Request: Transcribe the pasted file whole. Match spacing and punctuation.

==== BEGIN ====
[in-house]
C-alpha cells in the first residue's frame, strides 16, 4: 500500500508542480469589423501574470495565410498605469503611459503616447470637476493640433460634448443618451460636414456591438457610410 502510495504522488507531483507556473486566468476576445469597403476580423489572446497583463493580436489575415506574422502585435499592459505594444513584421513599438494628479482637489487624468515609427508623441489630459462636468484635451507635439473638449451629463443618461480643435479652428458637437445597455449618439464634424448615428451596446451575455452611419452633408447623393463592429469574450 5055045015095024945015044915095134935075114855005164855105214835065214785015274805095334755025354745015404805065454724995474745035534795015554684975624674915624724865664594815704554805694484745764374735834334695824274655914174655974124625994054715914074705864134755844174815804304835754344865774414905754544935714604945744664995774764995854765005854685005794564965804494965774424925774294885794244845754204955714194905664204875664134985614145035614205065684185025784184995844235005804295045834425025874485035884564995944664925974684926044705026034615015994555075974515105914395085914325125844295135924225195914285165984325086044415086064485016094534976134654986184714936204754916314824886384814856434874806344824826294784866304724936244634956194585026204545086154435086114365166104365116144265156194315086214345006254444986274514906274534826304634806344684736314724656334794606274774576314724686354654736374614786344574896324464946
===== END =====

[in-house]
C-alpha cells in the first residue's frame, strides 16, 4: 500500500508542480469589423501574470495565410498605469503611459503616447470637476493640433460634448443618451460636414456591438457610410 502510495504522488507531483507556473486566468476576445469597403476580423489572446497583463493580436489575415506574422502585435499592459505594444513584421513599438494628479482637489487624468515609427508623441489630459462636468484635451507635439473638449451629463443618461480643435479652428458637437445597455449618439464634424448615428451596446451575455452611419452633408447623393463592429469574450 5055045015095024945015044915095134935075114855005164855105214835065214785015274805095334755025354745015404805065454724995474745035534795015554684975624674915624724865664594815704554805694484745764374735834334695824274655914174655974124625994054715914074705864134755844174815804304835754344865774414905754544935714604945744664995774764995854765005854685005794564965804494965774424925774294885794244845754204955714194905664204875664134985614145035614205065684185025784184995844235005804295045834425025874485035884564995944664925974684926044705026034615015994555075974515105914395085914325125844295135924225195914285165984325086044415086064485016094534976134654986184714936204754916314824886384814856434874806344824826294784866304724936244634956194585026204545086154435086114365166104365116144265156194315086214345006254444986274514906274534826304634806344684736314724656334794606274774576314724686354654736374614786344574896324464946